You’ve done it! Finally, after months spent writing and editing, finding a publisher, choosing a cover design, debating over type fonts, suffering through proofreading and corrections, and dealing with all of the usual setbacks and delays of a complex project, you have your book in hand. It is beautiful. It is your baby. You want everyone in the world to read it, and you’re sure that as soon as a couple of book reviewers find it, you’ll head straight to the top of the bestseller charts.
Unless you market your book wisely, only your mother will buy a copy. Do you know how many copies the average book sells? Two hundred. That includes every author from Stephen King and JK Rowling to the John Doe who sells 15 copies of his book on the history of postage stamps to his philatelist club.
So how do you help your book rise above the pack and get noticed when hundreds of thousands of individual book titles are published in the United States each year?
Start by revisiting why you wrote your book in the first place. There are hundreds of ways to market your book, and you can easily spend thousands of dollars trying different approaches. But don’t get ahead of yourself. The first step in deciding how to market your book is to look at your purpose for writing it — vanity? Business accessory? Posterity? Without knowing why you are doing something how will you know if you have achieved the results you are looking for?
So before you start marketing your book, rethink what you wanted to achieve in writing it.
You know a better way. You are a bookkeeper who is an expert in Quickbooks, a business coach with a new method for business growth, a teacher with great ideas to share on education. You have ideas and you want to share them with the world.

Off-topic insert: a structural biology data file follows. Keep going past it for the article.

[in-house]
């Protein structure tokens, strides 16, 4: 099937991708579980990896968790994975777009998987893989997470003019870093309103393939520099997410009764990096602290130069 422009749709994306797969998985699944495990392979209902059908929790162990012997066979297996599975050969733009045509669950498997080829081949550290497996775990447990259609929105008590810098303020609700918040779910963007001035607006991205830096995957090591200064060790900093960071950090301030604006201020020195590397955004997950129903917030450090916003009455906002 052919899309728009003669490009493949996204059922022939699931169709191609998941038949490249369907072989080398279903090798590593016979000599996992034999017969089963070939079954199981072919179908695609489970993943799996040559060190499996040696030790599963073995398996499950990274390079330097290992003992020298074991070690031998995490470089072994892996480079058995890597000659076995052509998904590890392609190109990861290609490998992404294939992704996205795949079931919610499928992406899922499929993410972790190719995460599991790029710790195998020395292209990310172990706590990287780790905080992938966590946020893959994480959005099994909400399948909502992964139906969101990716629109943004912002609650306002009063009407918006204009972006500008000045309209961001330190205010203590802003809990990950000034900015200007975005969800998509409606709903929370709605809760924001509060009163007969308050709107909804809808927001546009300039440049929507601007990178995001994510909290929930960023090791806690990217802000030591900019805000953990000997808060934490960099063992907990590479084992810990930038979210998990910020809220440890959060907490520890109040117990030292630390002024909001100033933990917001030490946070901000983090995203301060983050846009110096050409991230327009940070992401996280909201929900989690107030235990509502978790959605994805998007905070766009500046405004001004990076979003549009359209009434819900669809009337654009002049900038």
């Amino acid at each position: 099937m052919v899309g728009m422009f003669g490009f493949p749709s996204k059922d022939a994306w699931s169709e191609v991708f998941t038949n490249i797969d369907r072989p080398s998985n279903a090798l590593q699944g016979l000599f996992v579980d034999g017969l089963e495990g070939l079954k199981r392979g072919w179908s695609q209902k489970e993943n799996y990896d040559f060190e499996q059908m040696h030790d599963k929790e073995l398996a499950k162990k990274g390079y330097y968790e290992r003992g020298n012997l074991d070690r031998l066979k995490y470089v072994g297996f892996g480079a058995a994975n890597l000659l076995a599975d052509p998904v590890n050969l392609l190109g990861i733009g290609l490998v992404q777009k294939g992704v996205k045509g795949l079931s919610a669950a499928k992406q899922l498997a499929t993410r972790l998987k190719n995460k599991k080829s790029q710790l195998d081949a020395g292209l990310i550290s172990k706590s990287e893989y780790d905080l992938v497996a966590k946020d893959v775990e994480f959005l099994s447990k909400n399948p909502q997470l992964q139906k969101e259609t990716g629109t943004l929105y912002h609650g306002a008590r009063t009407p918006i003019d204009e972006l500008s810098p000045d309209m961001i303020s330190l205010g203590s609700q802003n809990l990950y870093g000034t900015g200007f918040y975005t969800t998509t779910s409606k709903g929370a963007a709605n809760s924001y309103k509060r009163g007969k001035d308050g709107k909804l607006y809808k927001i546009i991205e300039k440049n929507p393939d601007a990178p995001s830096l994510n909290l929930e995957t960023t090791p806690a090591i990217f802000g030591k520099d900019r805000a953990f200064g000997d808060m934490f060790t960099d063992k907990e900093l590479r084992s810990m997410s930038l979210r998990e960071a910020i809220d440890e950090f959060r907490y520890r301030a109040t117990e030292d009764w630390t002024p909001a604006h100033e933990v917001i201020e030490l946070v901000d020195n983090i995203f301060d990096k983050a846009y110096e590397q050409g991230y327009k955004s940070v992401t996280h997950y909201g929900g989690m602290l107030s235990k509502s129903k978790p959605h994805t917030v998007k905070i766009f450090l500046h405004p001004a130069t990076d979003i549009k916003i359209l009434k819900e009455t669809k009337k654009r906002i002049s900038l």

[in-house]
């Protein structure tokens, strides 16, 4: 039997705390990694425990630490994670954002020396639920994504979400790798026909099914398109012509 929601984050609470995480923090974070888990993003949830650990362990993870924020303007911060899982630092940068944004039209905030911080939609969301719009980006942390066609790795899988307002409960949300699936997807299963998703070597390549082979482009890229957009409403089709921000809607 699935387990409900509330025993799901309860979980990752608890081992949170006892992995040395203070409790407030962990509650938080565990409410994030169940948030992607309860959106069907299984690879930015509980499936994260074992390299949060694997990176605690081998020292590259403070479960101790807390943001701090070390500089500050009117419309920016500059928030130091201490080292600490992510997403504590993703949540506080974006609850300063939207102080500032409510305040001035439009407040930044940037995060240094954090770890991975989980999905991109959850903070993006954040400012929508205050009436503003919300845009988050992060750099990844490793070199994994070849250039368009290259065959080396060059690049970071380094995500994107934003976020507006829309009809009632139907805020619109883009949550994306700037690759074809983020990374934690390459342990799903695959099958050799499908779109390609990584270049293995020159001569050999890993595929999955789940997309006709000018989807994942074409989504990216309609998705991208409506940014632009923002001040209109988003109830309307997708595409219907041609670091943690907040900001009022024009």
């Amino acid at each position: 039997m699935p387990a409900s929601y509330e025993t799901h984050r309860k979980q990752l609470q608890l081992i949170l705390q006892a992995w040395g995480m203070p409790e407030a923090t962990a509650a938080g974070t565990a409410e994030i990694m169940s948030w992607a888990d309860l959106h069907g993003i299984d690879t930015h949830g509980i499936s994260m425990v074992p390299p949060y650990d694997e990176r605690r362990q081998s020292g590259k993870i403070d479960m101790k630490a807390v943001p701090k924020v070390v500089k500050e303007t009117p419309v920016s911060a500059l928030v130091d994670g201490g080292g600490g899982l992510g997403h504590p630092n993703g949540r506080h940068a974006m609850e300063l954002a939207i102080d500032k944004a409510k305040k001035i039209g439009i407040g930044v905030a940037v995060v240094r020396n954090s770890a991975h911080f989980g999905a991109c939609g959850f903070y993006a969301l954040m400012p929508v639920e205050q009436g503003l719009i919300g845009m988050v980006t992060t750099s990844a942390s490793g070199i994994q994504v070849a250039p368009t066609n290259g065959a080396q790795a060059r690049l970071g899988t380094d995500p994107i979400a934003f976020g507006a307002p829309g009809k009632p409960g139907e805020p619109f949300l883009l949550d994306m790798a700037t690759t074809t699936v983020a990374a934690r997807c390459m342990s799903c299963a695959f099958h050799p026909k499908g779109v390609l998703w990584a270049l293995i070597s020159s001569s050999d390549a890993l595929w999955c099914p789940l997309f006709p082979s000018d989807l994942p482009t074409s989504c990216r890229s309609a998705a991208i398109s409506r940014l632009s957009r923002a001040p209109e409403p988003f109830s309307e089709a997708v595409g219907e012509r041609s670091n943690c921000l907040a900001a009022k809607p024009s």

You want to increase your credibility. There is no better way to increase your credibility than by writing a book. In fact, one survey I read showed that people perceive a published author without a Ph.D. to have as much or more credibility as a person with a Ph.D.
You want to become the go-to pro. With some marketing assistance, a book can make you the person who newspaper reporters, radio hosts, or television commentators call when they need to quote an expert in the field.
Increase your business. One author tells me he doesn’t care if he ever sells a book. He gives his away. “Every time I give my book to a prospective client it not only increases my chances of getting the job, it increases the amount of money I can ask for it,” he says.
So what’s your reason for writing a book? Answering the questions below will help you to clarify your objectives.
— What would you like your book to accomplish for you?
— How can your book help your business?
— How will your book help others?
— Do you have other goals for your book?
Most writers I work with want to write their books first, then deal with the publishing and printing process, and then think about how to market it. But if you talk to book publicists or marketing experts they will tell you that this order is backward. Begin to think about marketing your book the day you start to think about writing it, and work to develop your marketing strategy and platform while the book is still in process.
The first thing you need is a website. If you do not already have one for yourself or your business, get one. A website does not need to be complex to be effective. There are hundreds of resources available at the bookstore and online to help you with a simple do-it-yourself website.
If you already have a website make sure you add a “coming soon” advertisement to your site. You can even ask for advance orders, but be sure to set a publication date — and know that you can honor it —- before you do. Wouldn’t it be great to start getting income from your book before it is even published? In addition, consider setting up a second site dedicated to your book and link it to your business website.